(October 4, 2013)

Dancing with Parkinson's brings together students and participants

SHREVEPORT, LA — Centenary students enrolled in Dr. Greg Butcher's Neurological Disorders class are stepping out of the classroom and onto the dance floor in partnership with the Dancing with Parkinson's class sponsored by the Parkinson's Disease Resource of LSU Health Shreveport and Centenary College.

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Participants move to the music at the Dancing with Parkinson's class.

The newly launched program is a dance class for those with Parkinson's disease, a degenerative disorder of the central nervous system. The class is based on the Dance for PD model started by the Mark Morris Dance Group in Brooklyn, New York and is built on the idea that professionally trained dancers are movements experts whose knowledge is useful to persons with Parkinson's disease.

Students have been asked to participate in the class as well as observe the participants.

"We are watching how they are able to dance and notice symptomology," said junior Zach Stielper from Lafayette. "In the next sessions we will be paired up with someone individually to ask questions about how they have been able to cope with the disorder and get some insight into their lifestyle and how they deal with the disease."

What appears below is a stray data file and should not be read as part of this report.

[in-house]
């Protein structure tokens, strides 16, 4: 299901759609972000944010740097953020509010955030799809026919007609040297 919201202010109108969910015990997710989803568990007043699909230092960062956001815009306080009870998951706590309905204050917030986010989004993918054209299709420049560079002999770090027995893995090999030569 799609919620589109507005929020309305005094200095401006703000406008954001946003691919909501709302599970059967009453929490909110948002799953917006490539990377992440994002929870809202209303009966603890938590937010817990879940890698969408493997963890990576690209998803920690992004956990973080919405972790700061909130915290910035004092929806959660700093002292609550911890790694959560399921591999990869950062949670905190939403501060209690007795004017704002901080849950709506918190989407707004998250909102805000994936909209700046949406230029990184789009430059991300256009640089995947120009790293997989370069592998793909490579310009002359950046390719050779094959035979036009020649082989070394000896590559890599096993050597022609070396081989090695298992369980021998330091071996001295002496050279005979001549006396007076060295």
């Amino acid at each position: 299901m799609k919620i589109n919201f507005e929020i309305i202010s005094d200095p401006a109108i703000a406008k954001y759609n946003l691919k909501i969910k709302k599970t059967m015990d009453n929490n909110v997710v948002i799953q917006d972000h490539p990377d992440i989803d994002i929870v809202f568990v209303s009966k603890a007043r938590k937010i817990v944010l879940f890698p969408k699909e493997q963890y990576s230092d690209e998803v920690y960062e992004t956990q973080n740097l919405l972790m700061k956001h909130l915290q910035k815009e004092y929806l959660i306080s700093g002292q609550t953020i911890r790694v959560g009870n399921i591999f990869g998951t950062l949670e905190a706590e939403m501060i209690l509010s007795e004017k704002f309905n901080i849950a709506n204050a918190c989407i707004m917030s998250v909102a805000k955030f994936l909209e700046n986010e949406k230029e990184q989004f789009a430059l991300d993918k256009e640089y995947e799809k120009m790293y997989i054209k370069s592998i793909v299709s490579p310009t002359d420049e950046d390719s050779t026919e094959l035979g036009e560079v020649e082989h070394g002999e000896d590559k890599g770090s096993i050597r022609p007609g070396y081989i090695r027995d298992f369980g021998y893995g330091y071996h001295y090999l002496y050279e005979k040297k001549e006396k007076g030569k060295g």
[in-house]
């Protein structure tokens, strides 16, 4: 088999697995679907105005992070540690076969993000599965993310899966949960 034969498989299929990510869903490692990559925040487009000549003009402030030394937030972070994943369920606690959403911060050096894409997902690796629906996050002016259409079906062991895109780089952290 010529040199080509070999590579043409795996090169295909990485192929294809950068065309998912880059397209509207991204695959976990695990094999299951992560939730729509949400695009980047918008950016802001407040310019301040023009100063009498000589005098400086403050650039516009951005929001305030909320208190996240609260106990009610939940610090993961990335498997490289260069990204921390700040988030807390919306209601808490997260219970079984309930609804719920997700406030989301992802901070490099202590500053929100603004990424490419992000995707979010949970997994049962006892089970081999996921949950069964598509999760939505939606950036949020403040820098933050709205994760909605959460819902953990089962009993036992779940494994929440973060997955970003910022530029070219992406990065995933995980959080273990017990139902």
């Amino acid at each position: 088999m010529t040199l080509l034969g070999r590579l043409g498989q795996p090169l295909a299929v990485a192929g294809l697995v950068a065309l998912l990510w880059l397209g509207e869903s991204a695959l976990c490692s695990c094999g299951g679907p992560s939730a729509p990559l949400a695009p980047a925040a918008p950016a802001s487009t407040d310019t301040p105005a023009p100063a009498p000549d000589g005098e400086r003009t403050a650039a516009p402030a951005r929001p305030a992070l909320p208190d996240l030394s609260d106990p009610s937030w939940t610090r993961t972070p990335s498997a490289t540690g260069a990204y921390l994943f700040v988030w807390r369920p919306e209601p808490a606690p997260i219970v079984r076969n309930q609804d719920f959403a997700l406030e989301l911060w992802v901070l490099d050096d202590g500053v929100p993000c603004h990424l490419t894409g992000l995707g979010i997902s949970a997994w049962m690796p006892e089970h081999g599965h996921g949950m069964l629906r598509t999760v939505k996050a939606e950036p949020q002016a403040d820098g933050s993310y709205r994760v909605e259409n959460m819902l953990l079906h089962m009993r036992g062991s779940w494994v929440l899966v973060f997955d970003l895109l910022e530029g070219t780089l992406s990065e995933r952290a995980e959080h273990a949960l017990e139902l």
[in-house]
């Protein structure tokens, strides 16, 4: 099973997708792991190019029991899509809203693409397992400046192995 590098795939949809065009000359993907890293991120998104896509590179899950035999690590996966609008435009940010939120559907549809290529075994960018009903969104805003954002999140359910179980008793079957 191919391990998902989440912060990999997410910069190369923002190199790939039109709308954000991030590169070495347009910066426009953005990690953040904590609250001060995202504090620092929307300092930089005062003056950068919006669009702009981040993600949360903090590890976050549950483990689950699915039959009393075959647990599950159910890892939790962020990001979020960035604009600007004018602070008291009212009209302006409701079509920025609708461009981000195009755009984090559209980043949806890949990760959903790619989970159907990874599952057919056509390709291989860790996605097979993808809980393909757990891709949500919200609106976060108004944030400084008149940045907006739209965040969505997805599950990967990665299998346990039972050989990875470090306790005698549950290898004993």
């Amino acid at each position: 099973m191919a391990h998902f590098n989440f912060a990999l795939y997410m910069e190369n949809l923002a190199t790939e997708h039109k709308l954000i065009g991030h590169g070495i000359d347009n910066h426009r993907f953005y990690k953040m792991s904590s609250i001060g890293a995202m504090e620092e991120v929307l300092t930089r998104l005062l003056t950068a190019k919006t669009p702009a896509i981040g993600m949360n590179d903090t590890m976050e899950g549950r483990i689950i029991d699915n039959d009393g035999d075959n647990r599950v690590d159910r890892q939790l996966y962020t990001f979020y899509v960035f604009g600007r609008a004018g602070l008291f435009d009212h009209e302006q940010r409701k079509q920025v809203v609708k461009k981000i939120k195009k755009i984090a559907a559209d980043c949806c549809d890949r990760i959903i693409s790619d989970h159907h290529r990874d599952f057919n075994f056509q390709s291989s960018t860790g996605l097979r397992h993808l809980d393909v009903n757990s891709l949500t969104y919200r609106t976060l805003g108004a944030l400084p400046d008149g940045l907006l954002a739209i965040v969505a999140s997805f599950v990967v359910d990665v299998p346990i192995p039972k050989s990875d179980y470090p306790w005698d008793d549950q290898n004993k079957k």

These observations and interactions will help the students understand Parkinsonís disease better and put a real face to the disorder.

Renee Chevalier '91 and Anna Kirkes '09 lead the class along with musical accompaniment by former Centenary music student Costas Dafnis. Together they integrate movement from modern and theater dance, ballet, folk dance, tap improvisation, and choreographic repertory. Dancing with Parkinsonís is an aesthetic experience that uses the elements of narrative, imagery, live music, and community to develop artistry and grace while addressing such PD-specific concerns as balance, flexibility, and coordination.

Classes not only engage participants' bodies, but also create an enjoyable, social environment that emphasizes dancing rather than therapy to help combat isolation and depression. Active demonstration by professional dancers inspires participants to recapture grace, while guided improvisation fosters creativity and experimentation with movement. The classes foster a safe and creative environment for participants and their friends, family, and caregivers.

The Dancing with Parkinson's class meets the first Wednesday of each month from 11 a.m. to noon in Kilpatrick Auditorium. The class is free and open to the public for those affected by Parkinsonís disease. Participants are asked to arrive early.

For more information contact Paula Houston '60 at 318-675-6142.

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